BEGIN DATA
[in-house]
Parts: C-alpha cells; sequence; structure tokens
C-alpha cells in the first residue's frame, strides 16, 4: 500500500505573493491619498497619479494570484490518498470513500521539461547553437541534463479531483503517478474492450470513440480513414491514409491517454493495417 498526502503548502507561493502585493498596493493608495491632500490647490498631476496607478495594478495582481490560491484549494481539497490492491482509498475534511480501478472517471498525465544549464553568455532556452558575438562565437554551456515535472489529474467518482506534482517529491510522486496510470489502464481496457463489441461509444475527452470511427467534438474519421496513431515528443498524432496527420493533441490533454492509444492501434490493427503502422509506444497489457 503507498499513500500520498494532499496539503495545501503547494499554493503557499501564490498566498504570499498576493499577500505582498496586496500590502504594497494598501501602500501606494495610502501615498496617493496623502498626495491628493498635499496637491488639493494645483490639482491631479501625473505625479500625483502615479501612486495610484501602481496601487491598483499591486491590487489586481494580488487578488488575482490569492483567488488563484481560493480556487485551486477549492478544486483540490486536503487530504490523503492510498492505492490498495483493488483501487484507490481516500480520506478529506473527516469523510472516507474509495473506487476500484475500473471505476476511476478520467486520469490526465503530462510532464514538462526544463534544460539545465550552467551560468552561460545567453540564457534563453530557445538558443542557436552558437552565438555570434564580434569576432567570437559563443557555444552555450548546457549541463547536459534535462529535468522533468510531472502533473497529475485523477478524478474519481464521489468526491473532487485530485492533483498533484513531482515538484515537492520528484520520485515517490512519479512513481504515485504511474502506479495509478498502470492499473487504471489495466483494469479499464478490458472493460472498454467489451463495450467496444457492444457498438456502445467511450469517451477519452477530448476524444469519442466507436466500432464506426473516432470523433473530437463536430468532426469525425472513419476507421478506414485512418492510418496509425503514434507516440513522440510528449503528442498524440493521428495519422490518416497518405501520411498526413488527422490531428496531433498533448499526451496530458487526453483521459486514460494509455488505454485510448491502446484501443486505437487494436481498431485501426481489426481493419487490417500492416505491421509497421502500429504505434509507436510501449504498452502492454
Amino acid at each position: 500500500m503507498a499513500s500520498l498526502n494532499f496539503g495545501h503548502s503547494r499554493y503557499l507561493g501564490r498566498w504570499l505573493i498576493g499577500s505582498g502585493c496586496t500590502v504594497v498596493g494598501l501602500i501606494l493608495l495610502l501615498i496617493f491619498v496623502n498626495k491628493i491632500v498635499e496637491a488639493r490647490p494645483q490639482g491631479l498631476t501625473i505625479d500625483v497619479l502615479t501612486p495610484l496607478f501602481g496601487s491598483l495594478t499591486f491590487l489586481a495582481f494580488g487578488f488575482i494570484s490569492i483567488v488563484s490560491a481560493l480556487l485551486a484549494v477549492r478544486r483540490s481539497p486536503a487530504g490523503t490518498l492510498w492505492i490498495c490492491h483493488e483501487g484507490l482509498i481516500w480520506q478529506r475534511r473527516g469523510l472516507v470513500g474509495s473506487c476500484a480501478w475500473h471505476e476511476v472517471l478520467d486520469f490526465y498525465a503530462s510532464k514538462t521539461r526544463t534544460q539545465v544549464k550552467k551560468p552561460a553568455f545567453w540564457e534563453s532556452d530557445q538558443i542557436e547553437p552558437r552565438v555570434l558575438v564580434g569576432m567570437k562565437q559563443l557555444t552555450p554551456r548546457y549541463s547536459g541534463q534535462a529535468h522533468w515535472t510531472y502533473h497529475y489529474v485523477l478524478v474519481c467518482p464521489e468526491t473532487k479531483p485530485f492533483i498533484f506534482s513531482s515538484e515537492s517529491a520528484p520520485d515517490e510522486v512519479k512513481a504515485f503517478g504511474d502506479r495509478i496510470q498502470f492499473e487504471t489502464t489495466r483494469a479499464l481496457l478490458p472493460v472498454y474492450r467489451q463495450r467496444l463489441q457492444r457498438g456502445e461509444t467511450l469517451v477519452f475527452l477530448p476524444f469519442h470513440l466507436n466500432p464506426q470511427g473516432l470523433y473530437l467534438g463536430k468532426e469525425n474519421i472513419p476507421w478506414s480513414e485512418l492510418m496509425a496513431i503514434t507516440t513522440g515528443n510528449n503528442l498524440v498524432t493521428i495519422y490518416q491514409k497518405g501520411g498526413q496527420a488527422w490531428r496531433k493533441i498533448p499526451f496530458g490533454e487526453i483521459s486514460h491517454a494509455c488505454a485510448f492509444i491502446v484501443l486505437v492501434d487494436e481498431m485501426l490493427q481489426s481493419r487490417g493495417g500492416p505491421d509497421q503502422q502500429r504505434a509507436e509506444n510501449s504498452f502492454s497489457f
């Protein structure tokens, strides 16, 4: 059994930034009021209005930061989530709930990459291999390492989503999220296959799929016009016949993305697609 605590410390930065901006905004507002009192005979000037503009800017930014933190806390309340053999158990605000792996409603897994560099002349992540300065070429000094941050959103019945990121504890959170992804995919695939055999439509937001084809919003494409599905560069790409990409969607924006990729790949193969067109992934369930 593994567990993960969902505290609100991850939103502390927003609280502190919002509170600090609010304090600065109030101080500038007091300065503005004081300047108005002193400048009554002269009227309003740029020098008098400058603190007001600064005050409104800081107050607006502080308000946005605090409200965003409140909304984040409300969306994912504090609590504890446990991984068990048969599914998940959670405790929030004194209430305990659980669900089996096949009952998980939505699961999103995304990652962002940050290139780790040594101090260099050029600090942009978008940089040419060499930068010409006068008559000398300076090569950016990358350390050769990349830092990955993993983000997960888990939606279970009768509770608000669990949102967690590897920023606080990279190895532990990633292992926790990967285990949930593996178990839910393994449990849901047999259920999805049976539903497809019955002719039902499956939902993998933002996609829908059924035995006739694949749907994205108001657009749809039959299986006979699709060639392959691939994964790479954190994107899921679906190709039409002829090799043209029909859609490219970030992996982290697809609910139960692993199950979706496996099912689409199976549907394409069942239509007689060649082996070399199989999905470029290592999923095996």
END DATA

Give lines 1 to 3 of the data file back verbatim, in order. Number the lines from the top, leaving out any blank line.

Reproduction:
[in-house]
Parts: C-alpha cells; sequence; structure tokens
C-alpha cells in the first residue's frame, strides 16, 4: 500500500505573493491619498497619479494570484490518498470513500521539461547553437541534463479531483503517478474492450470513440480513414491514409491517454493495417 498526502503548502507561493502585493498596493493608495491632500490647490498631476496607478495594478495582481490560491484549494481539497490492491482509498475534511480501478472517471498525465544549464553568455532556452558575438562565437554551456515535472489529474467518482506534482517529491510522486496510470489502464481496457463489441461509444475527452470511427467534438474519421496513431515528443498524432496527420493533441490533454492509444492501434490493427503502422509506444497489457 503507498499513500500520498494532499496539503495545501503547494499554493503557499501564490498566498504570499498576493499577500505582498496586496500590502504594497494598501501602500501606494495610502501615498496617493496623502498626495491628493498635499496637491488639493494645483490639482491631479501625473505625479500625483502615479501612486495610484501602481496601487491598483499591486491590487489586481494580488487578488488575482490569492483567488488563484481560493480556487485551486477549492478544486483540490486536503487530504490523503492510498492505492490498495483493488483501487484507490481516500480520506478529506473527516469523510472516507474509495473506487476500484475500473471505476476511476478520467486520469490526465503530462510532464514538462526544463534544460539545465550552467551560468552561460545567453540564457534563453530557445538558443542557436552558437552565438555570434564580434569576432567570437559563443557555444552555450548546457549541463547536459534535462529535468522533468510531472502533473497529475485523477478524478474519481464521489468526491473532487485530485492533483498533484513531482515538484515537492520528484520520485515517490512519479512513481504515485504511474502506479495509478498502470492499473487504471489495466483494469479499464478490458472493460472498454467489451463495450467496444457492444457498438456502445467511450469517451477519452477530448476524444469519442466507436466500432464506426473516432470523433473530437463536430468532426469525425472513419476507421478506414485512418492510418496509425503514434507516440513522440510528449503528442498524440493521428495519422490518416497518405501520411498526413488527422490531428496531433498533448499526451496530458487526453483521459486514460494509455488505454485510448491502446484501443486505437487494436481498431485501426481489426481493419487490417500492416505491421509497421502500429504505434509507436510501449504498452502492454